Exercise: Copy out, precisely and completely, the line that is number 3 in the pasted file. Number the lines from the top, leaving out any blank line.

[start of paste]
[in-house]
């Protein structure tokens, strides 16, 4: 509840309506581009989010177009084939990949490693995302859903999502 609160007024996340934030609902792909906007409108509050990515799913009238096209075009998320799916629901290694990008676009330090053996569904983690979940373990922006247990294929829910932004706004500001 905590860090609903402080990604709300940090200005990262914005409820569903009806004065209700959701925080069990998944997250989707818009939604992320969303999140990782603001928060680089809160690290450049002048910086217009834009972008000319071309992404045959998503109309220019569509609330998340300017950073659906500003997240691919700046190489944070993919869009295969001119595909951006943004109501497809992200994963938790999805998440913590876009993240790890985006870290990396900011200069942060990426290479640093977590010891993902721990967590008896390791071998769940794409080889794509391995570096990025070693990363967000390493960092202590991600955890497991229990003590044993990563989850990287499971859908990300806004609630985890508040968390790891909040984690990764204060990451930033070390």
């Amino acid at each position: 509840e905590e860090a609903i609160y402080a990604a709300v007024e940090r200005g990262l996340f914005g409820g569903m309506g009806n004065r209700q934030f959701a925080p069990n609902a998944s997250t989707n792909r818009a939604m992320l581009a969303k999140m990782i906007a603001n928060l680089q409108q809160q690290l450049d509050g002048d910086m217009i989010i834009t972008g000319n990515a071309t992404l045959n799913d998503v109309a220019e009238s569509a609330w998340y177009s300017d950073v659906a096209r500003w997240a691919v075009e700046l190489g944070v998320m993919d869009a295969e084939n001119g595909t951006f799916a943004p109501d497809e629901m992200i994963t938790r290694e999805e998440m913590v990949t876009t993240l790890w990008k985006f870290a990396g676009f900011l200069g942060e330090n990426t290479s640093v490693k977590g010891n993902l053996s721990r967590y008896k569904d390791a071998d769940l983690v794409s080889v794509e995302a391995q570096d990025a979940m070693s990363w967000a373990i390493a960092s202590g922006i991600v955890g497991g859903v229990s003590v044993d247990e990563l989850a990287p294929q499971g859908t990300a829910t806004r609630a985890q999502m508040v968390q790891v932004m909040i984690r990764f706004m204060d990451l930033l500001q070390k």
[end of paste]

């Amino acid at each position: 509840e905590e860090a609903i609160y402080a990604a709300v007024e940090r200005g990262l996340f914005g409820g569903m309506g009806n004065r209700q934030f959701a925080p069990n609902a998944s997250t989707n792909r818009a939604m992320l581009a969303k999140m990782i906007a603001n928060l680089q409108q809160q690290l450049d509050g002048d910086m217009i989010i834009t972008g000319n990515a071309t992404l045959n799913d998503v109309a220019e009238s569509a609330w998340y177009s300017d950073v659906a096209r500003w997240a691919v075009e700046l190489g944070v998320m993919d869009a295969e084939n001119g595909t951006f799916a943004p109501d497809e629901m992200i994963t938790r290694e999805e998440m913590v990949t876009t993240l790890w990008k985006f870290a990396g676009f900011l200069g942060e330090n990426t290479s640093v490693k977590g010891n993902l053996s721990r967590y008896k569904d390791a071998d769940l983690v794409s080889v794509e995302a391995q570096d990025a979940m070693s990363w967000a373990i390493a960092s202590g922006i991600v955890g497991g859903v229990s003590v044993d247990e990563l989850a990287p294929q499971g859908t990300a829910t806004r609630a985890q999502m508040v968390q790891v932004m909040i984690r990764f706004m204060d990451l930033l500001q070390k």